Microbiological monitoring in the International Space Station-KIBO (Microbe-IV) - 04.09.15

Overview | Description | Applications | Operations | Results | Publications | Imagery

ISS Science for Everyone

Science Objectives for Everyone
Monitoring microbes that can cause illness is crucial for maintaining crew member health. Microbiological monitoring in the International Space Station-KIBO (Microbe-IV) uses several passive devices to capture and sample microbes, such as bacteria and fungus, on the International Space Station (ISS). The sampling devices are frozen and returned to Earth, where researchers and students count, and classify, the microbes. Sampling the microbial environment on the ISS helps scientists monitor the station's air purity.
Science Results for Everyone
Information Pending

The following content was provided by Toru Shimazu, and is maintained in a database by the ISS Program Science Office.
Information provided courtesy of the Japan Aerospace and Exploration Agency (JAXA).
Experiment Details

OpNom: Microbe-IV

Principal Investigator(s)

  • Masao Nasu, Osaka University, Osaka, Japan

  • Co-Investigator(s)/Collaborator(s)
  • Noriaki Ishioka, Japan Aerospace and Exploration Agency, Tsukuba City, Japan
  • Nobuyasu Yamaguchi, Osaka University, Osaka, Japan
  • Tomoaki Ichijo, Osaka University, Osaka, Japan
  • Koichi Makimura, Ph.D., M.D., Teikyo University, Tokyo, Japan
  • Ichiro Sato, Ph.D., Teikyo University, Tokyo, Japan
  • Takashi Q. Yamazaki, Ph.D., Japan Aerospace and Exploration Agency, Tsukuba, Japan
  • Katsuji Tani, Ph.D., Osaka Otani University, Osaka, Japan
  • Takashi Sugita, Ph.D., Meiji Pharmaceutical University, Tokyo, Japan

  • Developer(s)
    JAXA TKSC Space Environment Utilization Center, Tsukuba, Japan

    Sponsoring Space Agency
    Japan Aerospace Exploration Agency (JAXA)

    Sponsoring Organization
    Information Pending

    Research Benefits
    Space Exploration, Earth Benefits, Scientific Discovery

    ISS Expedition Duration
    September 2014 - Ongoing

    Expeditions Assigned

    Previous ISS Missions
    Microbe-I, Microbe-II, and Microbe-III

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    Experiment Description

    Research Overview

    • To monitor microbial populations aboard ISS, it is necessary to maintain the health of the crew members. Passive sampling and analysis on the ground clarifies the type, and number, of microbes in the KIBO module. Particle count data gives the real time status of air purity in the KIBO module.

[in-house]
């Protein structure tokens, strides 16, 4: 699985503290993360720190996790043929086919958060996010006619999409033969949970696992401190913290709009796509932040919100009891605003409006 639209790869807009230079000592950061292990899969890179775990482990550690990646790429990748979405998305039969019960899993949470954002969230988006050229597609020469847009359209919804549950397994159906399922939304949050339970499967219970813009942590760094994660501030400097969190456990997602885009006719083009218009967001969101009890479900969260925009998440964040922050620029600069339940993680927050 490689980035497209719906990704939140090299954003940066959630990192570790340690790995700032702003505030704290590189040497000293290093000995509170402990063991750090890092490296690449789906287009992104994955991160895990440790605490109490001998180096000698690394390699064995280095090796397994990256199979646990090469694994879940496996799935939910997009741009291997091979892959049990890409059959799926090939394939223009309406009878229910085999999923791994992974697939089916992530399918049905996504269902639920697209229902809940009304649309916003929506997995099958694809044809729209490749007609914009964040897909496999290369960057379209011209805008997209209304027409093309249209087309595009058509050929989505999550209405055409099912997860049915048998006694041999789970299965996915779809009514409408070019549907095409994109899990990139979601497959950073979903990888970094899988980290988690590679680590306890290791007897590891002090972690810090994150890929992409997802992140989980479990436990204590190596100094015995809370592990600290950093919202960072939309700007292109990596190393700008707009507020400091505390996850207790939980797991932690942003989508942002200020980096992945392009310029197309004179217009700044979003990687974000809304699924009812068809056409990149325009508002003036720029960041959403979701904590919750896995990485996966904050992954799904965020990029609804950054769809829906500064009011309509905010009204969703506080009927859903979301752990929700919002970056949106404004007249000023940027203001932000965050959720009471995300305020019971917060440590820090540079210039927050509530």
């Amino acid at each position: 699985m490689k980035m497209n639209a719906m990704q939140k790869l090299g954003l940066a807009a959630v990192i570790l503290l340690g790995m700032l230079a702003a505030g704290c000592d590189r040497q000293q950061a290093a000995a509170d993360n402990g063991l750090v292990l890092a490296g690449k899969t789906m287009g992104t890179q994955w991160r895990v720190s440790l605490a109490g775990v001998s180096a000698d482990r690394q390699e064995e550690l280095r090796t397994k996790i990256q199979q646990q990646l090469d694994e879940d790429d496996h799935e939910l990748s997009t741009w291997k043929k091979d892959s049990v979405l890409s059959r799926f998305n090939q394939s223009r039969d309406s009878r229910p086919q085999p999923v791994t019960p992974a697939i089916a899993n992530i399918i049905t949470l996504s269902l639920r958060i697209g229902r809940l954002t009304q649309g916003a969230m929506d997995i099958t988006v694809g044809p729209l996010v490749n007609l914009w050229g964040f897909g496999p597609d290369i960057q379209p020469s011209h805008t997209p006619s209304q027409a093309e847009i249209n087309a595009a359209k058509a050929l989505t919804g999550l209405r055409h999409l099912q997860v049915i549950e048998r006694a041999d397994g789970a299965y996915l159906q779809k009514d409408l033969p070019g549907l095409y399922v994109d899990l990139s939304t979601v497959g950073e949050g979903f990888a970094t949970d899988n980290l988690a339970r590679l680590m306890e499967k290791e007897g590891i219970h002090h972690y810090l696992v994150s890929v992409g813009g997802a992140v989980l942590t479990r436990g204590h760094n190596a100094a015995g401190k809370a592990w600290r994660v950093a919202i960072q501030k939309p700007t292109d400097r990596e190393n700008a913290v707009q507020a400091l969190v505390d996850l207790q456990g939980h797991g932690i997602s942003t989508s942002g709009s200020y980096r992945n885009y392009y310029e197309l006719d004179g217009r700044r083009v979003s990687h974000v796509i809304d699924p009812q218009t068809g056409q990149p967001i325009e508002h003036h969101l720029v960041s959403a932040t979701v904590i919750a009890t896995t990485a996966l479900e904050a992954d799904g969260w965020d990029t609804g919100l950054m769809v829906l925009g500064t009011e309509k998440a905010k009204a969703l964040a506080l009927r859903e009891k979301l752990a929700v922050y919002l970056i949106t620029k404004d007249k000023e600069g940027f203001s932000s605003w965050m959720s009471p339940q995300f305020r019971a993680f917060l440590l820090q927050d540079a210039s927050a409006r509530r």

• Continuous monitoring from the Microbe-I experiments provides microbial information about the KIBO module, and enables the prediction of future microbial circumstance populations in the KIBO module.
    • Results from this experiment provide further insight into the risk of microbial populations to crew members aboard the ISS.

    In the JAXA KIBO Utilization scenario, studies on the relationship between human and microbes in space habitation environments are critical for success in long-duration missions. In respect to human health, the importance of microbiological monitoring is extremely important for long-duration missions. In this investigation, the major focus is on indoor environmental quality control, specifically studies on environmental microbiology in space (astromicrobiological studies), in order to reduce potential hazards for the crew and the spacecraft infrastructure. Progress is made in these astrobiological studies based on past, and current, collaborative studies with JAXA. The continuing expansion of the on-going microbiological monitoring in the KIBO module, the project named “Microbe-I/II/III”, data is being collected on microbial dynamics in the habitable spacecraft environment. Collected data on these microbial communities aboard the ISS is shared with NASA, ESA, and JAXA.

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    Space Applications
    Results from the Microbe-IV investigation provide insight into the microbial environment on the ISS. Microbes that can cause illness could present problems for current and future long-duration space missions. Understanding which microbe communities thrive in space habitats, known as astromicrobiology, could help researchers design antimicrobial technology.

    Earth Applications
    The sampling devices used for Microbe-IV could also be used on Earth. Procedures for monitoring and counting microbe populations could enable new microbe control standards for the pharmaceutical and food processing industries.

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    Operational Requirements
    Passive sampling items, "White Tube", "Microbial Detection Sheet", "Air Filter", and "Sampling Sheet" are recovered on Earth at frozen storage temperature. Particle data taken by "Particle Counter" should be downlinked through Experiment Laptop Computer-2 (ELT-2).

    Operational Protocols


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    Results/More Information

    Information Pending

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    Related Websites
    Utilization scenarios toward 2020

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